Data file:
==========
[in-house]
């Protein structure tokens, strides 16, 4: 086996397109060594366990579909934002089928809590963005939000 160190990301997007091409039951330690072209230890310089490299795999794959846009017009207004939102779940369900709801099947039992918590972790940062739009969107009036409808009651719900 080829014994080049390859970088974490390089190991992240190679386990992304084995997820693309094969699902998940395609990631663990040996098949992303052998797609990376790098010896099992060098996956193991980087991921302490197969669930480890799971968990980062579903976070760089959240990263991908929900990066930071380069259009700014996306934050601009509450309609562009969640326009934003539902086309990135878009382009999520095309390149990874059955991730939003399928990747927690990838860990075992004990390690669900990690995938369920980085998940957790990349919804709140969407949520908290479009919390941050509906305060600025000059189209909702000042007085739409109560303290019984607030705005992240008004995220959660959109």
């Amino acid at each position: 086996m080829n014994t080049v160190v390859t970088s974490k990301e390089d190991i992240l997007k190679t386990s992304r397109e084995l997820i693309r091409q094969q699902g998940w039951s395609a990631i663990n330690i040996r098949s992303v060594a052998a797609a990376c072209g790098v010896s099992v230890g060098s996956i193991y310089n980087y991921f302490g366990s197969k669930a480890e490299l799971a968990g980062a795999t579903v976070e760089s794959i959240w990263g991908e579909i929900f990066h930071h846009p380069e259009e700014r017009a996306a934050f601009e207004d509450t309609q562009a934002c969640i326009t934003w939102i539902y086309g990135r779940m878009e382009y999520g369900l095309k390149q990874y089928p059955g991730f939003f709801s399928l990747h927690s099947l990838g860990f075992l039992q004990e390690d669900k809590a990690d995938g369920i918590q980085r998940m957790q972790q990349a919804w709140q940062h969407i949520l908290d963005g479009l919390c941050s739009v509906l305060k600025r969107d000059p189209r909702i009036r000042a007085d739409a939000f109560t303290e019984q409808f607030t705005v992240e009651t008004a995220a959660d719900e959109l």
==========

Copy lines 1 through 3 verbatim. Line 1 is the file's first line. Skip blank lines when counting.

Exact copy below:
[in-house]
């Protein structure tokens, strides 16, 4: 086996397109060594366990579909934002089928809590963005939000 160190990301997007091409039951330690072209230890310089490299795999794959846009017009207004939102779940369900709801099947039992918590972790940062739009969107009036409808009651719900 080829014994080049390859970088974490390089190991992240190679386990992304084995997820693309094969699902998940395609990631663990040996098949992303052998797609990376790098010896099992060098996956193991980087991921302490197969669930480890799971968990980062579903976070760089959240990263991908929900990066930071380069259009700014996306934050601009509450309609562009969640326009934003539902086309990135878009382009999520095309390149990874059955991730939003399928990747927690990838860990075992004990390690669900990690995938369920980085998940957790990349919804709140969407949520908290479009919390941050509906305060600025000059189209909702000042007085739409109560303290019984607030705005992240008004995220959660959109």
């Amino acid at each position: 086996m080829n014994t080049v160190v390859t970088s974490k990301e390089d190991i992240l997007k190679t386990s992304r397109e084995l997820i693309r091409q094969q699902g998940w039951s395609a990631i663990n330690i040996r098949s992303v060594a052998a797609a990376c072209g790098v010896s099992v230890g060098s996956i193991y310089n980087y991921f302490g366990s197969k669930a480890e490299l799971a968990g980062a795999t579903v976070e760089s794959i959240w990263g991908e579909i929900f990066h930071h846009p380069e259009e700014r017009a996306a934050f601009e207004d509450t309609q562009a934002c969640i326009t934003w939102i539902y086309g990135r779940m878009e382009y999520g369900l095309k390149q990874y089928p059955g991730f939003f709801s399928l990747h927690s099947l990838g860990f075992l039992q004990e390690d669900k809590a990690d995938g369920i918590q980085r998940m957790q972790q990349a919804w709140q940062h969407i949520l908290d963005g479009l919390c941050s739009v509906l305060k600025r969107d000059p189209r909702i009036r000042a007085d739409a939000f109560t303290e019984q409808f607030t705005v992240e009651t008004a995220a959660d719900e959109l």